Radical Revisions of Collective Identity
$111.00 / €95.00 / £90.00
Publication date: 
452 pages

The last volume of the series presents 46 texts under the heading of “anti-modernism”. Formed in a dynamic relationship with modernism, from the 1880s to the 1940s, and especially during the interwar period, the anti-modernist ideological constructions of national identification had a considerable impact on the political culture of our region.

These texts rejected the linear vision of modernization as well as the liberal democratic institutional frameworks and searched instead for alternative models of politics. The Second World War and the communist takeover in most of these countries seemingly erased these ideological subcultures, who were often engaged in war-time pro-Nazi collaboration. However, their intellectual heritage proved more resilient and influenced the formation of “national communist” narratives in the 1960-70s, while after 1989 many of these references became actualized in the context of the post-communist search for ideological predecessors.

Discourses of Collective Identity in Central and Southeast Europe 1770–1945

Vol. I. Late Enlightenment

Vol. II. National Romanticism

Vol. III/1 Modernism
– The Creation of Nation States

Vol. III/2 Modernism
– Representations of National Culture 

Vol. IV. Anti-modernism 


Balázs Trencsényi and Sorin Antohi: Approaching Anti-Modernism

Chapter I. Integral Nationalism

Nikola Pašić: The Agreement of Serbs and Croats
Georg Schönerer: The Pan-Germans’ program for the future
Roman Dmowski: Thoughts of a modern Pole
Nicolae Iorga: On national culture
Aurel C. Popovici: At the crossroads of two worlds
Vladimir Čerina: In the city of cynics
Babanzâde Ahmed Naim: The question of nationalism in Islam
Jozef Tiso: The ideology of the Slovak People’s Party
Dezső Szabó: Tomorrow’s nationalism

Chapter II. The Crisis of the European Conscience

Karl Kraus: The last days of mankind
Mircea Eliade: Spiritual itinerary
Ahmet Hamdi Tanpınar: On East and West
Leopold Andrian: Austria through the prism of the Idea
Mihály Babits: Mass and nation
Stanisław Ignacy Witkiewicz: Unkempt souls
Ivan Hadzhiyski: An optimistic theory of our people

Chapter III. In Search of a National Ontology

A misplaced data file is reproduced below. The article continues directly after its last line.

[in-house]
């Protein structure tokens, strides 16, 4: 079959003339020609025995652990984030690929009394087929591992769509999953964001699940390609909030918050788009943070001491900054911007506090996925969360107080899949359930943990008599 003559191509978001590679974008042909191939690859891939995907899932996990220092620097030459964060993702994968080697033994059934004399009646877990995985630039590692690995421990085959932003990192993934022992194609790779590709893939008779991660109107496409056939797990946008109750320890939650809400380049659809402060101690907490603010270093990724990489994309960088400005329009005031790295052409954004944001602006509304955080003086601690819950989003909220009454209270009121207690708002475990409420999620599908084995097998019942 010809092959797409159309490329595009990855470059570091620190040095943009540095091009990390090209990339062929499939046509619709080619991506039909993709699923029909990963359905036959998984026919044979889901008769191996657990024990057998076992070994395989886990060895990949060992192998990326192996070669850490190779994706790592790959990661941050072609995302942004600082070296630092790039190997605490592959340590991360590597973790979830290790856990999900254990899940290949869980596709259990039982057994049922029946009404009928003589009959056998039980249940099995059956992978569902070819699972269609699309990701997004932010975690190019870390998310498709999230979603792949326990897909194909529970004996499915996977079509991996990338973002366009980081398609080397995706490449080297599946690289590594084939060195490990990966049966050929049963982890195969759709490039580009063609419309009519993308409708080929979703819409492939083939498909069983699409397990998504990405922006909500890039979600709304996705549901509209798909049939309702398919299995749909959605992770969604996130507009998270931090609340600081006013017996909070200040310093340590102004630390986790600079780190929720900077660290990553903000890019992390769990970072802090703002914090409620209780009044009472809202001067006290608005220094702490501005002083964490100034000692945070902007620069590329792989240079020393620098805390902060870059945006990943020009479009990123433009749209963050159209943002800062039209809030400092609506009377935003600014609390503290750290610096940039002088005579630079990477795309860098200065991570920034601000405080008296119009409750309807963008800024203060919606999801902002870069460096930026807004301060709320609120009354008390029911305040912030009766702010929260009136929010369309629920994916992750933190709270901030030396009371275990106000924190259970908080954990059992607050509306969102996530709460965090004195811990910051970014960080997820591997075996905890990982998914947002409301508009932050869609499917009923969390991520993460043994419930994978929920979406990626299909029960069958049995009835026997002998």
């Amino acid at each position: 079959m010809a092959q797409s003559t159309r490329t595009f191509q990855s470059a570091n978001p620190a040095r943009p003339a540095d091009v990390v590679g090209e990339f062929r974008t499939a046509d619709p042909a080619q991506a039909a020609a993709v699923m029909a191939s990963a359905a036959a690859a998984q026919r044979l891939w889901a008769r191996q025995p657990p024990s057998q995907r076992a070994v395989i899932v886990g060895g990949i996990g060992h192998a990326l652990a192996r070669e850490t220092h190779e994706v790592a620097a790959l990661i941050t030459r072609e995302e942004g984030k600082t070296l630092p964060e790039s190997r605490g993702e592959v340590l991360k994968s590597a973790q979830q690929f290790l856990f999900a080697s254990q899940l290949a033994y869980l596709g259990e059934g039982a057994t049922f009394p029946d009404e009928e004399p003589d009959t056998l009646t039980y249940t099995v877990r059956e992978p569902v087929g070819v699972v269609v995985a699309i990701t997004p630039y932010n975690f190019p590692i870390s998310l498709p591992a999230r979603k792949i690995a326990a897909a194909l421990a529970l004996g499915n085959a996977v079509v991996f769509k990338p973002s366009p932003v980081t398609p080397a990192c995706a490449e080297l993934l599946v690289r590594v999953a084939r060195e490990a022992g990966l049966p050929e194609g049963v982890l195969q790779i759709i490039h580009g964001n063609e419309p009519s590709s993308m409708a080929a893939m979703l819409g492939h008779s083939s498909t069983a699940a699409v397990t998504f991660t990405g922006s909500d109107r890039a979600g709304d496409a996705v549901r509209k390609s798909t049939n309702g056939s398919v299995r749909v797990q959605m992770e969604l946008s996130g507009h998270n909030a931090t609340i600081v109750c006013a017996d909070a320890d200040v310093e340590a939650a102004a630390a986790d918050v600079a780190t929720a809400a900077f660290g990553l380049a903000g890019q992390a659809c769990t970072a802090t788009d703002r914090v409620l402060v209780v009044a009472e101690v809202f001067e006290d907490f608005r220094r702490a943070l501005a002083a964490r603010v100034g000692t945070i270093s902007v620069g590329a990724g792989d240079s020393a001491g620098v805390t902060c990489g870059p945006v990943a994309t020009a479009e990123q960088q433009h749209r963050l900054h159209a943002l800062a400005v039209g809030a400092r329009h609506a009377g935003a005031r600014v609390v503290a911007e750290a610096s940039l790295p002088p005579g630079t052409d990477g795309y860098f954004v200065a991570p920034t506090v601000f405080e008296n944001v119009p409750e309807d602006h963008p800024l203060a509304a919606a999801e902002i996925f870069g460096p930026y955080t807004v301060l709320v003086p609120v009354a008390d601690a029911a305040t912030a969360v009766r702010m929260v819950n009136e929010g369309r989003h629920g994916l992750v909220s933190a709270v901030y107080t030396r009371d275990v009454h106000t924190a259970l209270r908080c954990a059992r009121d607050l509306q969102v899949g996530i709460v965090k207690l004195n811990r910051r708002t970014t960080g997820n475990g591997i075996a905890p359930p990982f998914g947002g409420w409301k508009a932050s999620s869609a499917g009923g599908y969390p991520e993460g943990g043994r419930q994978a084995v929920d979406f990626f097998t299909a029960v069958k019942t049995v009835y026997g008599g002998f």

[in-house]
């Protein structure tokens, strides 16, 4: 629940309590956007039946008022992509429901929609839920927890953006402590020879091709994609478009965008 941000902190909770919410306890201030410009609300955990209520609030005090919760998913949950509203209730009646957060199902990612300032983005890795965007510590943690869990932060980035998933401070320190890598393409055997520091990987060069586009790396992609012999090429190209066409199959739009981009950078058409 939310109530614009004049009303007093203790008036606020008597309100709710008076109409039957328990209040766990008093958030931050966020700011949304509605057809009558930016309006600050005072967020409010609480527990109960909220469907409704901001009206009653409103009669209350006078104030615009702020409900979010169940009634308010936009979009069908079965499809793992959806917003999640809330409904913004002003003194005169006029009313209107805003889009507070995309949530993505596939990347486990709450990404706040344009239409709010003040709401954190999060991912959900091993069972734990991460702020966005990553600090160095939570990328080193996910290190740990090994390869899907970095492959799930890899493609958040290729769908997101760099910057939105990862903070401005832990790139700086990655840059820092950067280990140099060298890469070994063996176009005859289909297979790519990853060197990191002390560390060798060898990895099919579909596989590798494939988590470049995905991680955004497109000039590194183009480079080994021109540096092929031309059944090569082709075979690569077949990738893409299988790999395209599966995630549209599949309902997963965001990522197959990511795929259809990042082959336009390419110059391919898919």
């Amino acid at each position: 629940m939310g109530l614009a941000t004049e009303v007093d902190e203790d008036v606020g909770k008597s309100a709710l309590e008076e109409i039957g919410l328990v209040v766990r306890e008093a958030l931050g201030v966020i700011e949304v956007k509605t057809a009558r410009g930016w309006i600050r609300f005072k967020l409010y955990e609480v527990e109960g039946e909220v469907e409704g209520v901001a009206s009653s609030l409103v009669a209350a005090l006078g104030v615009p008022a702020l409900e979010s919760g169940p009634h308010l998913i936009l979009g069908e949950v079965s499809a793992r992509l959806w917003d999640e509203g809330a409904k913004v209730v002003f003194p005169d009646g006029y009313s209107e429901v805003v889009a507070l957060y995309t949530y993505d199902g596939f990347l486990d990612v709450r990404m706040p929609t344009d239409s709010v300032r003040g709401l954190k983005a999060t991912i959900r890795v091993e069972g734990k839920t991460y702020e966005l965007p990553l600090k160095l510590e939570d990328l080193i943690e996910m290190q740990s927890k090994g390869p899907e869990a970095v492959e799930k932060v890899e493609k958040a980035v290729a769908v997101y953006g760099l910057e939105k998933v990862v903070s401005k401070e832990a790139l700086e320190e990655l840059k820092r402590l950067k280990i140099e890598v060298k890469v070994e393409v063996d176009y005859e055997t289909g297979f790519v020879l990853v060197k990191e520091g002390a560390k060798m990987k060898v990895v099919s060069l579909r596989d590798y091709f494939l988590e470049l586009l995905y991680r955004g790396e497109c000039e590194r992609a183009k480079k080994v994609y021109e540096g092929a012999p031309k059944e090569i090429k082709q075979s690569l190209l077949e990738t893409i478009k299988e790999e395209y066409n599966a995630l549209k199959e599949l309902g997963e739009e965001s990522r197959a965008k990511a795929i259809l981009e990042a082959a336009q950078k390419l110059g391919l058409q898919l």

Ion Dragoumis: Hellenic civilization
Jaroslav Durych: The mission of the Czech state
France Veber: The ideal foundations of Slavic agrarianism
Anton Wildgans: Speech about Austria
Lucian Blaga: The Mioritic space
Vladimir Dvorniković: Epic man
Nikolaj Velimirović: Serbian nation as a servant of God
Nayden Sheytanov: The Bulgarian worldview
László Németh: In the minority

Chapter IV. Conservative Redefinitions of Tradition and Modernity

Hugo von Hofmannsthal: Writing as the spiritual space of the Nation
Gyula Szekfű: Three generations
Heinrich von Srbik: Austria in the Holy Roman Empire and in the German Confederation
Živojin Perić: Religion in the Serbian Civil Code
Milan Šufflay: The depths of national consciousness
Karel Kramář: In defense of Slavic politics
Petar Mutafchiev: Towards a philosophy of the Bulgarian history
Nichifor Crainic: The meaning of tradition
Ömer Lütfi Barkan: The legal status of the peasant class in the Ottoman Empire
Ladislav Hanus: Slovak statehood
Manifesto of the Slovenian National Defense Corps

Chapter V. The Anti-Modernist Revolution

 Ideological declaration of the Camp of Great Poland
Janko Janev: The spirit of the nation
Hüseyin Nihal Atsız: Turkish unity
Ioannis Metaxas: Speech on the occasion of the inauguration of public works
Emil Cioran: The transfiguration of Romania
Lazër Radi: Fascism and the Albanian Spirit
Štefan Polakovič: Slovak National Socialism
Emanuel Vajtauer: Czech myth
Svetislav Stefanović: The building of New Serbia as a peasant state
Edvard Kocbek: Comradeship

Basic secondary literature on identity discourses in Central and Southeast Europe